I'm way off the #rhizo14 schedule and I have a lot of catching up to do. You'd think with the silly amount of snow days and school cancellations I'd be able to get more done at home.
So in week 2, Dave says that if rhizomatic learning is going to be successful, people have to be more responsible for their own learning. We have to be able to "self-assess" and "self-remediate."
I'm thinking of how in schools we craft specific schedules to remediate kids. And other subjects/content/experiences are often sacrificed in the name of those remediations.
Kids don't get a choice. We schedule them into it because their data indicates they need it. We don't, for one second, think our youngest learners will be responsible for themselves, enough to self-remediate.
Do they know how to? Can they self-assess?
Can we use learner contracts with our youngest learners? To what extent?
Once you give people freedom, it's hard to take it back.
Have you ever worked in a school where administration has changed? And your first principal empowered you as a teacher, acknowledged you as a professional and encouraged you to take risks and supported you through the messy process of learning....... and then his/her successor micromanaged every aspect of your work in the classroom?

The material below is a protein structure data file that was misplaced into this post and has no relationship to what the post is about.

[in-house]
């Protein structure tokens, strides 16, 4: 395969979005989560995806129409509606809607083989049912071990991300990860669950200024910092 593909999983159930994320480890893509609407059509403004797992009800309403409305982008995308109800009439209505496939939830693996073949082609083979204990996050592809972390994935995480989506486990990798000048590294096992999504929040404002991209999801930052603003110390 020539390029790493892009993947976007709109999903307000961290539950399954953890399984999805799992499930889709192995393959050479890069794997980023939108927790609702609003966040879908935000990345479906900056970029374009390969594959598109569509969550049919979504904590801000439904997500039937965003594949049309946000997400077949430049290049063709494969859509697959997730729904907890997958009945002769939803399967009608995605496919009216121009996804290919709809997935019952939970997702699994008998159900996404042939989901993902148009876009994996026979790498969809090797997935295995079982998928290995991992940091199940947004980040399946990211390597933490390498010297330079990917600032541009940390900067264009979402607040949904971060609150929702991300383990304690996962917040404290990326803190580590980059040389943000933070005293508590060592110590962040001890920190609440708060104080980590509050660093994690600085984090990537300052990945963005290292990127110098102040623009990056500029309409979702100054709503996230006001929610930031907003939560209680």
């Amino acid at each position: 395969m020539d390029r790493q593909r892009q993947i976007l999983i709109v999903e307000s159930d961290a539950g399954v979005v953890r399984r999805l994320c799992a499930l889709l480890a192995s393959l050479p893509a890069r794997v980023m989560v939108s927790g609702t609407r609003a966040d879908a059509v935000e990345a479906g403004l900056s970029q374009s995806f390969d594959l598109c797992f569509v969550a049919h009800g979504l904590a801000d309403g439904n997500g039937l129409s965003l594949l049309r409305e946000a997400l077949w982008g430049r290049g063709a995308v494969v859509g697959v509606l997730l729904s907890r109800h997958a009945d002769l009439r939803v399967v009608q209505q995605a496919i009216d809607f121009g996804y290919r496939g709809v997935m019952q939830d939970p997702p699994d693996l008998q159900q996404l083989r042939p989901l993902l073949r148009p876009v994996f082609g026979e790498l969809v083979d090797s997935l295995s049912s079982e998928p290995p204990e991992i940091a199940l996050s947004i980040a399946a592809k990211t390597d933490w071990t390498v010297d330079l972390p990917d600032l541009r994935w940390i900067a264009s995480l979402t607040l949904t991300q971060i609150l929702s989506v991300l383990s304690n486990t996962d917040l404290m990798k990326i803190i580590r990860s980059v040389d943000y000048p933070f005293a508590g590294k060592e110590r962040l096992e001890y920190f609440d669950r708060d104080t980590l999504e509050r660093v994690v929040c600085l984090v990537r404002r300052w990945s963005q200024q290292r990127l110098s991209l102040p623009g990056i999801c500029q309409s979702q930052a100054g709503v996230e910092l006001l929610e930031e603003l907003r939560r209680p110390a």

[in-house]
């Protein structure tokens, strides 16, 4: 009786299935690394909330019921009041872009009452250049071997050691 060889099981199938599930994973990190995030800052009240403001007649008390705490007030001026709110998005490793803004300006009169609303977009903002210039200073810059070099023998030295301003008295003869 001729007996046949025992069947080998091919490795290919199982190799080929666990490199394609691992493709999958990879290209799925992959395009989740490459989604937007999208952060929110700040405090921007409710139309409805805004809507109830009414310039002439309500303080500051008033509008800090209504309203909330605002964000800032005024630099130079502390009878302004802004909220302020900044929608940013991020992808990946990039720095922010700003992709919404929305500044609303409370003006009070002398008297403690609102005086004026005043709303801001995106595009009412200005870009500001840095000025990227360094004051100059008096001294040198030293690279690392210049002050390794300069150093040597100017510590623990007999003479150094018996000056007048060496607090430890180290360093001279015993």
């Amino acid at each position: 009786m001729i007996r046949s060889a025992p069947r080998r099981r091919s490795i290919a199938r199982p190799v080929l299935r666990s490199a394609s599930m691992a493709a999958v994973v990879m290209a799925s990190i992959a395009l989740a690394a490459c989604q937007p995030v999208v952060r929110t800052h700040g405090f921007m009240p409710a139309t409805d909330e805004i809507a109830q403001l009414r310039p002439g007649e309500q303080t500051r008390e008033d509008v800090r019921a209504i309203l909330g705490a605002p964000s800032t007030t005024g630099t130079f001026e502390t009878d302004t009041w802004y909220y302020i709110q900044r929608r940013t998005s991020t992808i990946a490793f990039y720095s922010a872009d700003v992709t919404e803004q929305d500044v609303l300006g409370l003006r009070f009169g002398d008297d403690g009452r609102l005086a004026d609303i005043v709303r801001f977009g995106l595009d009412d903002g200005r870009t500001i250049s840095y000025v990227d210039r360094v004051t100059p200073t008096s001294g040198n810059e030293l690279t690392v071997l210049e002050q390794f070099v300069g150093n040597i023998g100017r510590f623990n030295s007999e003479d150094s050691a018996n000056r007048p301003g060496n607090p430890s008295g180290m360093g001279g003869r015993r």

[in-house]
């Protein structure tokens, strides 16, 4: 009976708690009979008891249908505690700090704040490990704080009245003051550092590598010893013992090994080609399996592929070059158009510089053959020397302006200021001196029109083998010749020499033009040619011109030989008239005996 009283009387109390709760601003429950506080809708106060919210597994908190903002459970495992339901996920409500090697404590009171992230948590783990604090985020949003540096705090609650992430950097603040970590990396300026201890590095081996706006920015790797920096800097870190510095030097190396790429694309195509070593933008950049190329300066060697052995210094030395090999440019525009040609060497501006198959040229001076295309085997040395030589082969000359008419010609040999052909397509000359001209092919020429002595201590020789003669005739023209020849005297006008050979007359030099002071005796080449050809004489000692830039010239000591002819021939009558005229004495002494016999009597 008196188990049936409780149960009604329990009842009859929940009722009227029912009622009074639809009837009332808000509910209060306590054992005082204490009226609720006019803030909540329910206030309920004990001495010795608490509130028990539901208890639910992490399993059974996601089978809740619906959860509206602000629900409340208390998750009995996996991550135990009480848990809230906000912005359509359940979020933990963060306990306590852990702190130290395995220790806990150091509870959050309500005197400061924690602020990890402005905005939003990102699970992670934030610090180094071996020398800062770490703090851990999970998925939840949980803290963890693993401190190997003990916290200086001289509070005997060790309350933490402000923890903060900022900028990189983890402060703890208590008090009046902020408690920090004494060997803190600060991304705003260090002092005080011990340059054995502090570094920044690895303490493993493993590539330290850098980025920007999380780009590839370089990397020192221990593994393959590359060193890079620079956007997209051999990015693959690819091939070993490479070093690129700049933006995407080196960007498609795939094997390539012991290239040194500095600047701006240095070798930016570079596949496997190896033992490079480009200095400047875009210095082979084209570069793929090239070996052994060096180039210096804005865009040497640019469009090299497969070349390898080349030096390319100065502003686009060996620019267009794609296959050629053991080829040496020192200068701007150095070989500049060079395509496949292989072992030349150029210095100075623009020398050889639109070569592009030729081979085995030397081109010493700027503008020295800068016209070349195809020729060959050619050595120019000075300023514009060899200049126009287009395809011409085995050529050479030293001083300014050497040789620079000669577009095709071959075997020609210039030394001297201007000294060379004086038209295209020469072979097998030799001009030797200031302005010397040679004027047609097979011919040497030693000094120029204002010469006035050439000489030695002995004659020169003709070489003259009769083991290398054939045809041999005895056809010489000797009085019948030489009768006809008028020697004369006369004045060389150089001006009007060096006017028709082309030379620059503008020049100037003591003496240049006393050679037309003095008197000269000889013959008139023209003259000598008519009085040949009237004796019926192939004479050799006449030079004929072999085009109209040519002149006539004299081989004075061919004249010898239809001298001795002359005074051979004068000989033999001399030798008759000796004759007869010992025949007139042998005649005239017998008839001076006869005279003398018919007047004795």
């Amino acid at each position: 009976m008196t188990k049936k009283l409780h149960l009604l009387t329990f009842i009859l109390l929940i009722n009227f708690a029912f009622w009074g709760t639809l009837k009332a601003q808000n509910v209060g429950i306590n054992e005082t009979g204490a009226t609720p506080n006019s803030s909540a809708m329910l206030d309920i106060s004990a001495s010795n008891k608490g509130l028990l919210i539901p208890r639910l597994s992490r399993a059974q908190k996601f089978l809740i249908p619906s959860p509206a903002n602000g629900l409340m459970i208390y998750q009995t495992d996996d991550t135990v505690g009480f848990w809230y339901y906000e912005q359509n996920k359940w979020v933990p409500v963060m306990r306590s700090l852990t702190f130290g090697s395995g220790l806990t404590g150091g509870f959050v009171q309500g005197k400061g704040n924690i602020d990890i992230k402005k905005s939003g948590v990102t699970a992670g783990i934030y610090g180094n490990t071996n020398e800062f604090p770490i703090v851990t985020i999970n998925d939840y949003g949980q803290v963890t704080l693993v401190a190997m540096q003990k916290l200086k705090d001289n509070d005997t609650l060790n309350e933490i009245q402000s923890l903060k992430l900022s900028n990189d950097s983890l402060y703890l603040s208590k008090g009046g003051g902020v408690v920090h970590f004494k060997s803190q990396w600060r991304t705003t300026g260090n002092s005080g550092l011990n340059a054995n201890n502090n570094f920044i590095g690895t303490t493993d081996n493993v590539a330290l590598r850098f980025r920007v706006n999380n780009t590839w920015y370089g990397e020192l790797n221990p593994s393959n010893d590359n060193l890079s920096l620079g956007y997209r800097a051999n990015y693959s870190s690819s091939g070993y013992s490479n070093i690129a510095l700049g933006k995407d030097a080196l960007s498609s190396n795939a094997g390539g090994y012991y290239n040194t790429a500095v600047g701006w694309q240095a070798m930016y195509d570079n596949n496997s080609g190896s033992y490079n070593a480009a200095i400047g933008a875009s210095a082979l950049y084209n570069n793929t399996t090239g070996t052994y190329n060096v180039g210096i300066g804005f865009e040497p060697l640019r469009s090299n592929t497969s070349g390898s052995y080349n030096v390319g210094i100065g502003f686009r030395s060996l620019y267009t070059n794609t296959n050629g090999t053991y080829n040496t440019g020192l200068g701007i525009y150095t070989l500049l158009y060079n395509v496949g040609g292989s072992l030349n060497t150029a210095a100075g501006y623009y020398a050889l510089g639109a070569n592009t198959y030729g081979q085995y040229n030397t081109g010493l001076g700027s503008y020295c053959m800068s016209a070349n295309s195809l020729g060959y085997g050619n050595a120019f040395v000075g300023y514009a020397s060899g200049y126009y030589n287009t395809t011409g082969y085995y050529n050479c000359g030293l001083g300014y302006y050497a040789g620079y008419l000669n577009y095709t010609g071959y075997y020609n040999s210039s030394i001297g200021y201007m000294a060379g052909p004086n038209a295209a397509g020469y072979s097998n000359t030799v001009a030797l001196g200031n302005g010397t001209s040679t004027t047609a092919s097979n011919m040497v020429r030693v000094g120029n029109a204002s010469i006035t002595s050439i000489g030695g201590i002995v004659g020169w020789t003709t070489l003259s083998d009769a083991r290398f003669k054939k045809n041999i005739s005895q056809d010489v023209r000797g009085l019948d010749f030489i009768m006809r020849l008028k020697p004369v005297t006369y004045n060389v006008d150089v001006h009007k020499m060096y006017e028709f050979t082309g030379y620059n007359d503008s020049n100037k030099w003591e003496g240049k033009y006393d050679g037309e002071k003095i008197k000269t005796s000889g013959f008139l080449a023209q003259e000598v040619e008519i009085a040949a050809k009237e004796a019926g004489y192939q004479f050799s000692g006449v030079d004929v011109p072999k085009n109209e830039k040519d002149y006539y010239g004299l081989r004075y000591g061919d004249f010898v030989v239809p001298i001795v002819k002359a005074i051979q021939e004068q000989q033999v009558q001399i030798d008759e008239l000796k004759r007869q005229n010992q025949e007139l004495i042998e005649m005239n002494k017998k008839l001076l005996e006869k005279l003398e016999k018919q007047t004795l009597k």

But kids live that. One year in a classroom with a teacher who values their independence. And the next year with a teacher who stomps on that freedom the child once found so exhilarating and freeing? Rough.
When do we see kids being assertive enough to say to their teachers, "I don’t know what this is, I’m going to go figure it out." (to quote Dave). That, to me, is a child who is responsible for his learning. And who will be successful.
As Dave describes about his own learning spaces, he crafts the conditions to "make" his students independent.
He leaves us with this question: How can we use enforced independence to our own advantage to make people more responsible for their learning and therefore more successful?
To which I add: Even our littlest learners?